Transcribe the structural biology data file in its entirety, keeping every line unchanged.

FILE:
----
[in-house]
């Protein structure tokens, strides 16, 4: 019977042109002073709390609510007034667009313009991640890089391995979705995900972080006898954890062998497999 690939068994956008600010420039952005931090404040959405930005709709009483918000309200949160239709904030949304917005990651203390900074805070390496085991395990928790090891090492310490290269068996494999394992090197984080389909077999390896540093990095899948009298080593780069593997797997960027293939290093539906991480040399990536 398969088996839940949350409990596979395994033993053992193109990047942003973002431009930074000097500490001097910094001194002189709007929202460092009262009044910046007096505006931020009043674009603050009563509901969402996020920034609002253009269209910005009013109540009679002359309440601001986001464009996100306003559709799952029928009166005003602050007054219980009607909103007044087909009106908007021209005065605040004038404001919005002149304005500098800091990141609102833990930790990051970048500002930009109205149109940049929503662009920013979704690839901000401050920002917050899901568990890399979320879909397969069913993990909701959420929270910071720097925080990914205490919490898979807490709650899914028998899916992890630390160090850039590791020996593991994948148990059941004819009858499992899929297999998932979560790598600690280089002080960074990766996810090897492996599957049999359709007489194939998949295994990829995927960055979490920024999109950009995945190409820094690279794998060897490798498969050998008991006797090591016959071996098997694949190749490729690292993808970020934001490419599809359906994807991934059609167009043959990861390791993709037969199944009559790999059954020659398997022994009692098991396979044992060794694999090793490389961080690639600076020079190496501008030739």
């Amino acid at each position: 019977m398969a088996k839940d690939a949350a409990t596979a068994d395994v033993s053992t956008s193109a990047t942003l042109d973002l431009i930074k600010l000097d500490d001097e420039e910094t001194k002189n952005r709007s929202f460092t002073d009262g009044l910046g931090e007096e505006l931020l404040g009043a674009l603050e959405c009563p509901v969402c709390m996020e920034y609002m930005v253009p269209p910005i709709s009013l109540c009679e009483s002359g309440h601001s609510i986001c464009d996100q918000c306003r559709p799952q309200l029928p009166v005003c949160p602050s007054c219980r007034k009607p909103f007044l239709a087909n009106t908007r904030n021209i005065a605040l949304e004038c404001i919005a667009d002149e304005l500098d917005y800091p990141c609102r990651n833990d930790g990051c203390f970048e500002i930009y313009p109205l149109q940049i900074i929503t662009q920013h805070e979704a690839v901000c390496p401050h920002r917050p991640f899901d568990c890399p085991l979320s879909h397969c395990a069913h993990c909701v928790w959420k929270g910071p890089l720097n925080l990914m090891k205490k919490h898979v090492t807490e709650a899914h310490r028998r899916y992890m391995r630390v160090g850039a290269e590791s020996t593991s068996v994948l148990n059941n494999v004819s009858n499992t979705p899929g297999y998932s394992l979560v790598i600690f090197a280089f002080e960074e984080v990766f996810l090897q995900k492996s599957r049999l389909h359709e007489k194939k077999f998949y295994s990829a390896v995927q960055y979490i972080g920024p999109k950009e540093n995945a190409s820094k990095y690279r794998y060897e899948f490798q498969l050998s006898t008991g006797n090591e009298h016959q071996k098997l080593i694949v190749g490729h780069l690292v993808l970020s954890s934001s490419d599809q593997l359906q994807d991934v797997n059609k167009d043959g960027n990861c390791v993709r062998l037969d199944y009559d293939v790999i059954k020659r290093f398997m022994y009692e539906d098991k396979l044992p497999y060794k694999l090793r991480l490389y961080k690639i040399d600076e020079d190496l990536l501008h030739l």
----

[in-house]
């Protein structure tokens, strides 16, 4: 019977042109002073709390609510007034667009313009991640890089391995979705995900972080006898954890062998497999 690939068994956008600010420039952005931090404040959405930005709709009483918000309200949160239709904030949304917005990651203390900074805070390496085991395990928790090891090492310490290269068996494999394992090197984080389909077999390896540093990095899948009298080593780069593997797997960027293939290093539906991480040399990536 398969088996839940949350409990596979395994033993053992193109990047942003973002431009930074000097500490001097910094001194002189709007929202460092009262009044910046007096505006931020009043674009603050009563509901969402996020920034609002253009269209910005009013109540009679002359309440601001986001464009996100306003559709799952029928009166005003602050007054219980009607909103007044087909009106908007021209005065605040004038404001919005002149304005500098800091990141609102833990930790990051970048500002930009109205149109940049929503662009920013979704690839901000401050920002917050899901568990890399979320879909397969069913993990909701959420929270910071720097925080990914205490919490898979807490709650899914028998899916992890630390160090850039590791020996593991994948148990059941004819009858499992899929297999998932979560790598600690280089002080960074990766996810090897492996599957049999359709007489194939998949295994990829995927960055979490920024999109950009995945190409820094690279794998060897490798498969050998008991006797090591016959071996098997694949190749490729690292993808970020934001490419599809359906994807991934059609167009043959990861390791993709037969199944009559790999059954020659398997022994009692098991396979044992060794694999090793490389961080690639600076020079190496501008030739």
């Amino acid at each position: 019977m398969a088996k839940d690939a949350a409990t596979a068994d395994v033993s053992t956008s193109a990047t942003l042109d973002l431009i930074k600010l000097d500490d001097e420039e910094t001194k002189n952005r709007s929202f460092t002073d009262g009044l910046g931090e007096e505006l931020l404040g009043a674009l603050e959405c009563p509901v969402c709390m996020e920034y609002m930005v253009p269209p910005i709709s009013l109540c009679e009483s002359g309440h601001s609510i986001c464009d996100q918000c306003r559709p799952q309200l029928p009166v005003c949160p602050s007054c219980r007034k009607p909103f007044l239709a087909n009106t908007r904030n021209i005065a605040l949304e004038c404001i919005a667009d002149e304005l500098d917005y800091p990141c609102r990651n833990d930790g990051c203390f970048e500002i930009y313009p109205l149109q940049i900074i929503t662009q920013h805070e979704a690839v901000c390496p401050h920002r917050p991640f899901d568990c890399p085991l979320s879909h397969c395990a069913h993990c909701v928790w959420k929270g910071p890089l720097n925080l990914m090891k205490k919490h898979v090492t807490e709650a899914h310490r028998r899916y992890m391995r630390v160090g850039a290269e590791s020996t593991s068996v994948l148990n059941n494999v004819s009858n499992t979705p899929g297999y998932s394992l979560v790598i600690f090197a280089f002080e960074e984080v990766f996810l090897q995900k492996s599957r049999l389909h359709e007489k194939k077999f998949y295994s990829a390896v995927q960055y979490i972080g920024p999109k950009e540093n995945a190409s820094k990095y690279r794998y060897e899948f490798q498969l050998s006898t008991g006797n090591e009298h016959q071996k098997l080593i694949v190749g490729h780069l690292v993808l970020s954890s934001s490419d599809q593997l359906q994807d991934v797997n059609k167009d043959g960027n990861c390791v993709r062998l037969d199944y009559d293939v790999i059954k020659r290093f398997m022994y009692e539906d098991k396979l044992p497999y060794k694999l090793r991480l490389y961080k690639i040399d600076e020079d190496l990536l501008h030739l």